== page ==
If you know anything about Sales and Marketing organizations, you know that they are often at odds. When business is booming, the scotch is flowing, the bell is ringing and it’s group hugs and high-fives all around. When business is in the crapper, the finger-pointing and blame games are more popular that Wii Bowling and lead to animosity and all sorts of unproductive behavior that gets in the way of success.
I recently taught a class for the Boston Start-up Institute to help new entrepreneurs figure out how to build Sales, Product & Marketing teams that work well together. (You can view the SlideShare here.) As I thought about how to frame the conversation for these bright-eyed newbies, I kept coming back to one word that is critical for success: ALIGNMENT.
In start-ups, alignment seems like it should be pretty easy, everyone marching toward the same goal, right? Not so much. Alignment is freaking hard. Big companies put zillions of KPIs in place to try to get everyone aligned. Small companies do the same thing and it doesn’t always work. Why? Because alignment requires maniacal focus on just a few high-priority things. Focus, people! You’ll always have 17 priorities and stuff that had to ship yesterday and new stuff that reshuffles the deck, but in order to gain alignment, you have to be ridiculously picky about your KPIs and, ideally, pick one thing. I believe that for all businesses that one thing is: REVENUE. The tactics are the tactics but, at the end of the day, without revenue, you have no profit margin, you have no ability to pay employees, you have no company. Customer Service, IT, Product, Sales, Marketing…they all deliver revenue. Some of it is about closing customers now. Some of it is selling the customer of the future. Some of it is keeping the customers you have now engaged and happy so they stay and keep generating…revenue.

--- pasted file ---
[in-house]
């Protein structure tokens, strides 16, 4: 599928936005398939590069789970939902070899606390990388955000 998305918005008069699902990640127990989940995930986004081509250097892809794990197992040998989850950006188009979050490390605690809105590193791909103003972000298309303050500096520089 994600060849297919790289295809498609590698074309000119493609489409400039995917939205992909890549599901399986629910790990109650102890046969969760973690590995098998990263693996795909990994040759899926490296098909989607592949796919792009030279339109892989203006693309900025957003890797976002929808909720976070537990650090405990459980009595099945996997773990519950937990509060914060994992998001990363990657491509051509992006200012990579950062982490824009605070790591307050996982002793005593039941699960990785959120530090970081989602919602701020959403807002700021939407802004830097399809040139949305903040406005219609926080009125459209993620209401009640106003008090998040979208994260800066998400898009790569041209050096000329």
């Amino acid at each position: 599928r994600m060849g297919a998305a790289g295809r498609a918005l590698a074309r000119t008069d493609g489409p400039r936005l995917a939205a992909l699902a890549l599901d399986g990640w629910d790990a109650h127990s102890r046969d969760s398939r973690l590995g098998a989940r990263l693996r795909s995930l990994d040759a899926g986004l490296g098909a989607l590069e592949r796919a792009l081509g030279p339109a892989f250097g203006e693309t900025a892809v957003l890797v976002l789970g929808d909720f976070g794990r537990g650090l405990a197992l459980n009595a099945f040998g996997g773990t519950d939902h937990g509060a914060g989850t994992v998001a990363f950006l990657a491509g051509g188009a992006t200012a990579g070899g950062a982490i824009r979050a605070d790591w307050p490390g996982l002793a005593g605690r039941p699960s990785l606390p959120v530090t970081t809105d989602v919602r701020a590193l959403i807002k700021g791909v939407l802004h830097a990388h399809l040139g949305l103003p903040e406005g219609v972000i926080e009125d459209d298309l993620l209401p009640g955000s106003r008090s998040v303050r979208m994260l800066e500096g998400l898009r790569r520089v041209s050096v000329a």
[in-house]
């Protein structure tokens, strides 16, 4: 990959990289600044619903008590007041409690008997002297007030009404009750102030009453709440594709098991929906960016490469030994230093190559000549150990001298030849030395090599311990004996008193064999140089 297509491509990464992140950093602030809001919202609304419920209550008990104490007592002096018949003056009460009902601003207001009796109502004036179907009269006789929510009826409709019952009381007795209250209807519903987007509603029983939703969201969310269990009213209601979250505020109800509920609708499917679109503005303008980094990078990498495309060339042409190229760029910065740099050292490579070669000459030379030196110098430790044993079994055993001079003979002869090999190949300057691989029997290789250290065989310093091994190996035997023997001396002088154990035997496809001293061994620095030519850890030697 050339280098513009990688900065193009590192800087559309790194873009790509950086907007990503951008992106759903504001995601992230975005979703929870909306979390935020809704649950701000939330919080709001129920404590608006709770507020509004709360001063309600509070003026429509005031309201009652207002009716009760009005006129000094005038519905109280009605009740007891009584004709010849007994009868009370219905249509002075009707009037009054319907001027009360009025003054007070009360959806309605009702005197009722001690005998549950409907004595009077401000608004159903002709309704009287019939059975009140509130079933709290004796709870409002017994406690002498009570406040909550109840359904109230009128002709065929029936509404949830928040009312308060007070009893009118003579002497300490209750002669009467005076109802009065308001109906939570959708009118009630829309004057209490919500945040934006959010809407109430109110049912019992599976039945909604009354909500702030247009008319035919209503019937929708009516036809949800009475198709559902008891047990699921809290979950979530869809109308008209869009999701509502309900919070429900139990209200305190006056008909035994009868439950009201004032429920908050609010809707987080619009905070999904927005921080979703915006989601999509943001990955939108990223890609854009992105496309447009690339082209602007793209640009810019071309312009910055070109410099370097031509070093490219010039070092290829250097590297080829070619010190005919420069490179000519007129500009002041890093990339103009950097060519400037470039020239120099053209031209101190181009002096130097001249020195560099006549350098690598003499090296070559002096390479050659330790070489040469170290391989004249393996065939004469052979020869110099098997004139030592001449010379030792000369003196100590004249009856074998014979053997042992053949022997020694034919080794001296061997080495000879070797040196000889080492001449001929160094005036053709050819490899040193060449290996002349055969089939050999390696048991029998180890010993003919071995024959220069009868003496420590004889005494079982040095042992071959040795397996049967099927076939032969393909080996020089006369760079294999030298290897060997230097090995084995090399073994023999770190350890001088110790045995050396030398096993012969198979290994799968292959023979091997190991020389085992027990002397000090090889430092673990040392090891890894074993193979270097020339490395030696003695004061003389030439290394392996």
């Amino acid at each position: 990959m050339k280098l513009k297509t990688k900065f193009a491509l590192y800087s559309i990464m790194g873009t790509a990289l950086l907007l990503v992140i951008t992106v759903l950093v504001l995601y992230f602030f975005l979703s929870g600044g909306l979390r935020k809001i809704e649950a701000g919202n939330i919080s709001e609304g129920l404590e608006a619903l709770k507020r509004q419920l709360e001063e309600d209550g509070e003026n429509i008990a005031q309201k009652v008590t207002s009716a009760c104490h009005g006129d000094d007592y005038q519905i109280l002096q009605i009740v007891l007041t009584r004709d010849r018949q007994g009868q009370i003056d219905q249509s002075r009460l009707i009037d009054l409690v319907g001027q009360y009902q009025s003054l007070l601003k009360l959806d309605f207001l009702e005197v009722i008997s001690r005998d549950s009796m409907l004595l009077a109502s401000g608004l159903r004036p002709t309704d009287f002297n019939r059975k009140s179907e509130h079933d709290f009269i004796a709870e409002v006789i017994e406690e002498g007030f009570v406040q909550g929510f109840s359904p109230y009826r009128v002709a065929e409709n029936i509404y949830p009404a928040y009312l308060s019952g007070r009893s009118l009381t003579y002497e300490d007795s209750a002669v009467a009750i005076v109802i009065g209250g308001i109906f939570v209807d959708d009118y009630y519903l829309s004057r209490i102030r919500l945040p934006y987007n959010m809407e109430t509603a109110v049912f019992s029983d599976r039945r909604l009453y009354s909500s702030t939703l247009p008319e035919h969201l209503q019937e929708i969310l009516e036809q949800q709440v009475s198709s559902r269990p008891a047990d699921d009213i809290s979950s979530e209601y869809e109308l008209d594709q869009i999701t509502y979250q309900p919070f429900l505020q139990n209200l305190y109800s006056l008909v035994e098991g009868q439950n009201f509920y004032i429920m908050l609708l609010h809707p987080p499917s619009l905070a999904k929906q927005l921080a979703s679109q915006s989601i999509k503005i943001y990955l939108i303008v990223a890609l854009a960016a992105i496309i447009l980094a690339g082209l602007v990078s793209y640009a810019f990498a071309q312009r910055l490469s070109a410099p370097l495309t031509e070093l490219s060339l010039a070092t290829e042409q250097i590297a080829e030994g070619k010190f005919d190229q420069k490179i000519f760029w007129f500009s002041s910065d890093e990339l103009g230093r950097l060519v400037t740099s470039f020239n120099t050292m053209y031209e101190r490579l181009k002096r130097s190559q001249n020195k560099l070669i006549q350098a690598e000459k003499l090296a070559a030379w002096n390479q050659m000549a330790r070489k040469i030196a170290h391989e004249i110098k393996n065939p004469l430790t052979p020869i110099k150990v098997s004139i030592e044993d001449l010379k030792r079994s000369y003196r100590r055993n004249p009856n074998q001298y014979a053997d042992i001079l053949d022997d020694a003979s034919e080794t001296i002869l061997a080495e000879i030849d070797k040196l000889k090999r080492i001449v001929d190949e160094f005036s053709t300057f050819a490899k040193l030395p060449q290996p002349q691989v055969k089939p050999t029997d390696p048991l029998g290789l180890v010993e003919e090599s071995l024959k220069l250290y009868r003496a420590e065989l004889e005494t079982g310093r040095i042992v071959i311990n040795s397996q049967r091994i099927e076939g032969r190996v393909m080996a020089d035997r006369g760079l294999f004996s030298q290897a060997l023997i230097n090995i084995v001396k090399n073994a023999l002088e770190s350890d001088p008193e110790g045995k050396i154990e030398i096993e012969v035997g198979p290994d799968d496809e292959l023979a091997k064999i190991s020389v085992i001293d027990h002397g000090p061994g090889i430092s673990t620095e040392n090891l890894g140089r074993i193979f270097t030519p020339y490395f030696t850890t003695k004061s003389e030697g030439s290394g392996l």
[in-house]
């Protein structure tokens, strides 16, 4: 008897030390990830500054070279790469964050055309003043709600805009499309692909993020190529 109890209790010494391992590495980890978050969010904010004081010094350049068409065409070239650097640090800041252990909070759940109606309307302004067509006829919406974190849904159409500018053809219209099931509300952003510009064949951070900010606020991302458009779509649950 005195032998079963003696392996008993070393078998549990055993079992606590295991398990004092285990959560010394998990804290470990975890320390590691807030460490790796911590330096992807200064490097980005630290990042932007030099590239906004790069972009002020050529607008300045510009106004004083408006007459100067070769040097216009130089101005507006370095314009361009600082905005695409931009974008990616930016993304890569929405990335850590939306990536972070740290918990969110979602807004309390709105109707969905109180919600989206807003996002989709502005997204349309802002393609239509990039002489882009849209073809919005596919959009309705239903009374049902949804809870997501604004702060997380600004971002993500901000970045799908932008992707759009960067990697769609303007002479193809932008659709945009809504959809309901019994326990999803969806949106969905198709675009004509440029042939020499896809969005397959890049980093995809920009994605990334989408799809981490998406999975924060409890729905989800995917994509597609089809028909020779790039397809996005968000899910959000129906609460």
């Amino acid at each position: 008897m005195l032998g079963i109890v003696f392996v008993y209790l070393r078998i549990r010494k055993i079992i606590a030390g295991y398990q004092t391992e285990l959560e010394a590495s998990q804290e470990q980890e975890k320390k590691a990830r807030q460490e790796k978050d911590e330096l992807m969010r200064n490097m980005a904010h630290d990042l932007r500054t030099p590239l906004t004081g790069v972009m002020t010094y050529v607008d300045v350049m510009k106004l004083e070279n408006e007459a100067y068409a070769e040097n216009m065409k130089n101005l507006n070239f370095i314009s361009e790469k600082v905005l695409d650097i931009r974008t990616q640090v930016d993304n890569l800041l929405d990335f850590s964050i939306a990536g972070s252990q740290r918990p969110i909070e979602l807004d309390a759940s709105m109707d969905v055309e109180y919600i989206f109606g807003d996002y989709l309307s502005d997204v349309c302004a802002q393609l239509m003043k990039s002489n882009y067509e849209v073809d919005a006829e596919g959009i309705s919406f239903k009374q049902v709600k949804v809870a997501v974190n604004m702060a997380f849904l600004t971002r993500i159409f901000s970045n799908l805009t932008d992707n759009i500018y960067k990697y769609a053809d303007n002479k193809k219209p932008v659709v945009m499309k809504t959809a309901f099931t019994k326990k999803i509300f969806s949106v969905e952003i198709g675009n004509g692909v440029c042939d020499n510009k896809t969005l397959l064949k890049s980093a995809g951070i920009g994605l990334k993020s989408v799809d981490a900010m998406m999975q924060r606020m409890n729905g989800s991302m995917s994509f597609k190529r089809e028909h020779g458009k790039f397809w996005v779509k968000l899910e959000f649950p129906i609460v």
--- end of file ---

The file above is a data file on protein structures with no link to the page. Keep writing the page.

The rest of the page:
Historically Sales & Marketing have not been aligned around revenue. Think about how these two teams are paid. Sales people know that if they don’t meet their sales goals, they can’t pay their mortgage or buy that new 7 Series or send their kids to summer camp. Marketing knows that if they don’t meet their marketing goals, they will still get paid, but will have to deal with a load of questions and crap from sales, C-level execs and board members. Both scary, but not so aligned.
What if your organization aligned itself around revenue? It’s the key to success and here’s how to make it happen.
1. Marketing as a profit center